Secret Agent Johnson - What a guy!
1997-8 was a disaster and they went into the last game of the season knowing it was either them or Bolton who’d go down. A 1-1 draw with Coventry kept them up on goal difference but if video evidence was allowed they’d have been relegated. Earlier in the season they drew 0-0 with Bolton at the Reebok and television replays clearly showed a Bolton header had gone over the line but the referee had failed to see it.
Despite all these scrapes with relegation, Evertonians weren’t too fussed as Liverpool were failing to win the league and they were usually avoiding defeat in their two cup finals every season. But the arrival of Gerard Houllier changed all that. In April 1999 at Anfield Liverpool ended a five year derby famine with a 3-2 win and bitter Evertonians reported Robbie Fowler to police for goading them with a line sniffing celebration.
By now Walter Smith was in charge and although a decent bloke who never stooped to the levels of his fans by trading insults with Liverpool, he couldn’t find the winning formula as he had in Scotland. They didn’t even have the pleasure of beating us in derbies and in April 2001 both teams squared up at Goodison requiring points for different reasons.
Everton seemed to have secured a vital point in the relegation fight and dented our Champions League hopes till one Gary McAllister took a free kick from 44 yards. They couldn’t even have the consolation of being second best in Merseyside, as three months earlier they had been humiliated 3-0 at home by Tranmere in the FA Cup.
Smith managed to cling onto his job after the Tranmere defeat but a year later he finally got the chop as the Blues stared down the barrel of relegation once more. David Moyes came in and performed yet another Houdini Act as a young sex crazy pie eater from Croxteth called Wayne Rooney burst onto the scene and helped Everton to the FA Youth Cup final.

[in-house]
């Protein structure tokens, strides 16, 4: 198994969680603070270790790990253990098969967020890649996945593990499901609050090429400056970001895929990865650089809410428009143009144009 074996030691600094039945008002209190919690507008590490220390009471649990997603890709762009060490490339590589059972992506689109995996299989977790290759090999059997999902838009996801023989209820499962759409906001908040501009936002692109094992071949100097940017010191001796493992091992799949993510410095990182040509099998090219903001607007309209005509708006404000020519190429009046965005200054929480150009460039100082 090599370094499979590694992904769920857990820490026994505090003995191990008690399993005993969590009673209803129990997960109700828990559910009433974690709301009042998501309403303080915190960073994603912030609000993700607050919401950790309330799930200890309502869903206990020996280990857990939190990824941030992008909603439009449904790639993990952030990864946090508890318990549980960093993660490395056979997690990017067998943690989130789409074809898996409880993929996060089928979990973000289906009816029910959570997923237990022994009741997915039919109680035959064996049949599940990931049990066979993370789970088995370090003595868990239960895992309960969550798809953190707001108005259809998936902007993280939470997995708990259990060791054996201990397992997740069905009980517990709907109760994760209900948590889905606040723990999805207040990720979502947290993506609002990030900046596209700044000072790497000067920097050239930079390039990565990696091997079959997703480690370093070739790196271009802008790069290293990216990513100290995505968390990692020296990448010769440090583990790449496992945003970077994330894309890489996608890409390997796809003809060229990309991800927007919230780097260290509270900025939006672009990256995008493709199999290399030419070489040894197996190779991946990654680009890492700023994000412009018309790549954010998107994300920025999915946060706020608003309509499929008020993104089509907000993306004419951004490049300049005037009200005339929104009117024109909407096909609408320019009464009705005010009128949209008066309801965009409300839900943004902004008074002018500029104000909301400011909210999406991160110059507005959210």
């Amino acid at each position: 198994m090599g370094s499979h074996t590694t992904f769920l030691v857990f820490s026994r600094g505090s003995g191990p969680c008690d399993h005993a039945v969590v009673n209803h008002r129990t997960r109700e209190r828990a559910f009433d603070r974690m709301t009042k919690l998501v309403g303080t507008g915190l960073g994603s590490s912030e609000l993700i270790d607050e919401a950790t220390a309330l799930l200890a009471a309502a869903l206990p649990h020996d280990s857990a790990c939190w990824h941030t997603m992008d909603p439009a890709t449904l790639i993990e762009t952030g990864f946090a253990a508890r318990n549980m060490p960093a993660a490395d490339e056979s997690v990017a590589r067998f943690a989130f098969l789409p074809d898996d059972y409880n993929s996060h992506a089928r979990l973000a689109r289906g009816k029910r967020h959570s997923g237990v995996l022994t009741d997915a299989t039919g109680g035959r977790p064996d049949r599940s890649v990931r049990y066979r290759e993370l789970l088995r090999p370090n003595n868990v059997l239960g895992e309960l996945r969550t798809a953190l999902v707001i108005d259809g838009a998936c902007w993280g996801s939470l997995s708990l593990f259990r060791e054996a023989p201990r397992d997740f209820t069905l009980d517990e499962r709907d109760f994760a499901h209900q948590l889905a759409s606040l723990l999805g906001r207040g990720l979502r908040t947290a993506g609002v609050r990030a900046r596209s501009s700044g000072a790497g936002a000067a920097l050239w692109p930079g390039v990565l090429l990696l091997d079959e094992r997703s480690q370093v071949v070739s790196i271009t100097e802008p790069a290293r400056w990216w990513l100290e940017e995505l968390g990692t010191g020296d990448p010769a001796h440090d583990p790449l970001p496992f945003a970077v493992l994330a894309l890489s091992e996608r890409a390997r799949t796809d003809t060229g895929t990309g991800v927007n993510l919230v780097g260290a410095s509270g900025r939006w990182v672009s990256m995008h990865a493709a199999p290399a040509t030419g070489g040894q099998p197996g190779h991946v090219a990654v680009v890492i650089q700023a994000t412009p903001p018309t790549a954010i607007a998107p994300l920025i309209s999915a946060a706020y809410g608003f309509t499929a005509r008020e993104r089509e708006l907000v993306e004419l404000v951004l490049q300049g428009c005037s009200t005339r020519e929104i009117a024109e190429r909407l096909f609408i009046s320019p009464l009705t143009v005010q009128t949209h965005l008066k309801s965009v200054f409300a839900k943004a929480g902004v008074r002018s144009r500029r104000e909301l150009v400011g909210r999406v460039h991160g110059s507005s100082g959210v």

During that Youth Cup run he donned a t shirt that said “once a blue always a blue”, which made Bill Kenwright (Red Johnnos successor) cry. Never one to keep peoples feet on the ground Kenwright heaped the pressure on Rooney by making sign his first professional contract on the pitch before a Premiership game.
Rooney then hit the national headlines when he scored his first league goal in the last minute of a game against Arsenal, ending a long unbeaten run for the Gunners. Every hope was pinned on him and Everton reached the dizzy heights of top four at Christmas. Even as late as Easter they had hopes of the Champions League, but a great strike by Danny Murphy gave Liverpool a third straight win at Goodison and put them out the running.
They finished off failing to even qualify for the UEFA Cup, but had the consolation of seeing Manchester United being presented with the Premiership trophy at Goodison Park.
Since then it’s been downhill and in 2003-4 Everton finished in 17th place with their lowest ever points total. Only the total ineptness of Leicester, Leeds and Wolves kept them up. Rooney then did cartwheels in Euro 2004 and realised it wouldn’t be much fun always being a Blue and put in a transfer request, despite still being only 18.
Their fans took it with usual good grace and hurled a barrage of insults at him during a home game with West Brom, referring to his youth cup t shirt. However, subsequent revelations about his antics with prostitutes may suggest they just misunderstood what he meant by blue. Rooney’s replacement was Marcus Bent, who is unlikely to sell them many replica shirts. The future isn’t too bright for the Blues but as for them going down, there is sadly too much shite coming up from the Championship for that to happen just yet.